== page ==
The bottom line is that the “Fordist-Keynesian” social safety net will keep being torn at. Reintroducing the wealth tax would not have impoverished the ruling class, and might have slightly appeased popular anger, but giving in on the issue would be a sign of weakness, and why should the super-rich be content with 9.9 million when they can have 10 ?  

Macron is famous for his repeated jibes at the dispossessed, calling them “slackers”, “illiterates”, “those who are nothing”, etc. Whether uncalculated or deliberate, they openly express the class contempt that the bourgeois normally keep to themselves. This is to be expected in a situation when the rulers have the upper hand and are not afraid to publicly assert their domination. It is a well-established – usually unnoticed – fact that the bourgeois are much more class conscious than the proletarians. The Yellow Vests are a broad dynamic movement with a groundswell of support, yet unable to challenge a balance of power that has been favourable to the bourgeois since the 1980s.

Force of the negative vs. politics

The Gilets Jaunes have the strength of the “work of the negative”: history only proceeds by way of violent harrowing oppositions, "wild" and "incomprehensible" negations that first seem to lead nowhere, and are therefore regarded as absurd, destructive and criminal by defenders of the existing social order.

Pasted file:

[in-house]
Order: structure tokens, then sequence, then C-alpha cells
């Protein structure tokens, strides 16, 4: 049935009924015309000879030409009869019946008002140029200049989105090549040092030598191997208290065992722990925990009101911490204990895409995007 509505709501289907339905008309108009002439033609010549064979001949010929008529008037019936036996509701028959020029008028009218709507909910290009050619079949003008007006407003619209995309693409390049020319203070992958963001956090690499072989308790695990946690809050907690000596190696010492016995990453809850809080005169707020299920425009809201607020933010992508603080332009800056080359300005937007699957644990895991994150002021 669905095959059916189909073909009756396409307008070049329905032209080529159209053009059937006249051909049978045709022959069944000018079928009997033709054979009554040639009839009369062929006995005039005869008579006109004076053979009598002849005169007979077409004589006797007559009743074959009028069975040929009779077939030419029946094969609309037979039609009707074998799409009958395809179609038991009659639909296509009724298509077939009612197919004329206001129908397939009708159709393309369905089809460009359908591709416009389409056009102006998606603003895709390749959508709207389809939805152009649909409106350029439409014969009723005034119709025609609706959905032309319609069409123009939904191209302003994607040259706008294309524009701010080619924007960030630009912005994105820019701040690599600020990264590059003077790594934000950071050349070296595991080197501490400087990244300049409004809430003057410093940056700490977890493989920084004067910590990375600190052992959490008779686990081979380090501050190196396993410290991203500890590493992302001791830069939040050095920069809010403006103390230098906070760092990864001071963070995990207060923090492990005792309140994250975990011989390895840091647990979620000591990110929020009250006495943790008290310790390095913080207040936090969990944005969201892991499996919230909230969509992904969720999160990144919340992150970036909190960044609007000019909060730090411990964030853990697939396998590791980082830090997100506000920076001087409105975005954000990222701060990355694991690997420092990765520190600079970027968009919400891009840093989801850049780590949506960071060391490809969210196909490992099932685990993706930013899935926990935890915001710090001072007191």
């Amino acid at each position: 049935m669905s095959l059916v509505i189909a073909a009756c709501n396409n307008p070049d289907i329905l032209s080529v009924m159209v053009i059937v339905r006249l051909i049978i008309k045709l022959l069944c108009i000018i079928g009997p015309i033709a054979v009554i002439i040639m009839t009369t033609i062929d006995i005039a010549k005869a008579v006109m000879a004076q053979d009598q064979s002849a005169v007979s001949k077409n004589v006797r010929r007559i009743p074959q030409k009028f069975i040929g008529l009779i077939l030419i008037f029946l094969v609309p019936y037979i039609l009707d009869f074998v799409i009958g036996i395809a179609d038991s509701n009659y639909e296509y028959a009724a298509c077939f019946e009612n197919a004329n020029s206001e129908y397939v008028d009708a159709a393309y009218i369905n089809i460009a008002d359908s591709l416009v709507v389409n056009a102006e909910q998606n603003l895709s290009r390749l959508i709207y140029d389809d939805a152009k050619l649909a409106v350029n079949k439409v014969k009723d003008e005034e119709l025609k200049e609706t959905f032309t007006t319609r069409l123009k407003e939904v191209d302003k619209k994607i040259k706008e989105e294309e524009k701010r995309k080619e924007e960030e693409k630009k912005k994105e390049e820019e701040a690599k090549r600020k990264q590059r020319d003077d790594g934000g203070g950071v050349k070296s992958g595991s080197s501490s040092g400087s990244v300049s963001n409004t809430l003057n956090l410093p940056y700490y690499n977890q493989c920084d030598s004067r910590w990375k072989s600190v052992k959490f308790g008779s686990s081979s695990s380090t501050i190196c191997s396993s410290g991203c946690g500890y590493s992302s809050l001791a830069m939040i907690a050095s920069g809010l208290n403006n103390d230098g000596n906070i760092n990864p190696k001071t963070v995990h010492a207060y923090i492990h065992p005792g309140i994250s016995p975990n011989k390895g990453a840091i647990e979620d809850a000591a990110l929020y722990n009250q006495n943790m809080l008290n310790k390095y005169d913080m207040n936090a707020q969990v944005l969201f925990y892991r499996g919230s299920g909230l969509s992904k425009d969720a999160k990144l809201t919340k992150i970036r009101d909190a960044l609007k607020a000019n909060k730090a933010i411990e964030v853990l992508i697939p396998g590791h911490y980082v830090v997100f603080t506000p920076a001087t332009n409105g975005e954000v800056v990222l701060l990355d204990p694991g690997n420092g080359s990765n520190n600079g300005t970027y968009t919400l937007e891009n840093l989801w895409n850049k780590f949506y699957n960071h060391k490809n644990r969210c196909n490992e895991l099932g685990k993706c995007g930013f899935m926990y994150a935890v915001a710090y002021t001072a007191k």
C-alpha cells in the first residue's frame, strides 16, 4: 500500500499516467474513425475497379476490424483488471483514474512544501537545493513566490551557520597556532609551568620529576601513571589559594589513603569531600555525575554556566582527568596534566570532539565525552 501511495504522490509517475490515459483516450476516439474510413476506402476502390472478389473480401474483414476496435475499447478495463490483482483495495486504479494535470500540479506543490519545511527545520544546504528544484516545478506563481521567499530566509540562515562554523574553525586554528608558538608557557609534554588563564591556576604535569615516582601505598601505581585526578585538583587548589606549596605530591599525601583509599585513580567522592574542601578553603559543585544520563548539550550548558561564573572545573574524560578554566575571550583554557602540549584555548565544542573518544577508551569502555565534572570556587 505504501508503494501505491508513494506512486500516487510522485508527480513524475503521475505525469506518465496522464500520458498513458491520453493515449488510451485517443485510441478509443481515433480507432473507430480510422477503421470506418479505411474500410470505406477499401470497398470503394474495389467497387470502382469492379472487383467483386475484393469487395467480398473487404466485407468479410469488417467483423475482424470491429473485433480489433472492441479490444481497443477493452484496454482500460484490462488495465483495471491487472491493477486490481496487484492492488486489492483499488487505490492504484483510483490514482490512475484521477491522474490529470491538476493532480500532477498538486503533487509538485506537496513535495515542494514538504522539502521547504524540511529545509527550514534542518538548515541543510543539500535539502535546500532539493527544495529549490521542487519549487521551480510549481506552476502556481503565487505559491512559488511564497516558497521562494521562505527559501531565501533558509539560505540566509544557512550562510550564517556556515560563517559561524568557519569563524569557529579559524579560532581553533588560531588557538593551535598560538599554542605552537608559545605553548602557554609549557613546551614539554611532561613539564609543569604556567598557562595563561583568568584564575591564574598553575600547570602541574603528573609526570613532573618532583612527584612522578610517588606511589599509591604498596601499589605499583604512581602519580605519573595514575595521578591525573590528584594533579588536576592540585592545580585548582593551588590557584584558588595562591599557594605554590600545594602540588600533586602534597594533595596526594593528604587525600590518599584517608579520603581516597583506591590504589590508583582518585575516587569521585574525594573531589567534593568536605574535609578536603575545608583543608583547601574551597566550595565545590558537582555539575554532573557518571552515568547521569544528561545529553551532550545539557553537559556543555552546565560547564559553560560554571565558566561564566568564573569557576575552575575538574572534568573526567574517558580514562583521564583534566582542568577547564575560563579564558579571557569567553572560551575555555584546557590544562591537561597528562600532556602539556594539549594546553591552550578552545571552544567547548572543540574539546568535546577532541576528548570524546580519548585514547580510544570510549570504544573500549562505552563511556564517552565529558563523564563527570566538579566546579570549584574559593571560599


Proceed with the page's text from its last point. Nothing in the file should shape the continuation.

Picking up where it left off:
The Yellow Vests’ peculiarity is to be also negative towards their own movement : they refuse to give themselves the means necessary to their goals. They are self-defeating in that they do not engage in political battle as is usually known.

As for the electoral gain that the far-right may obtain out of the Yellow Vests’ discontent, it is no more indicative of the movement than the post-May 68 elections were.  These did not reveal the true meaning of a 3-week general strike and social earthquake. (For the record, in June 1968, the Gaullist right won an absolute parliamentary majority. A year later, in the presidential elections, the old left failed miserably (5%), the CP had its halcyon day (21%) which did not last, because in 1981 the new-born Socialist Party came into power with the CP as a – very minor – junior partner.) After an intense social movement, what comes out of the ballot box is at least as significant of its limits – and demise - as of its inner nature. Besides, the National Front/National Rally has not waited for the Yellow Vests to grow and prosper.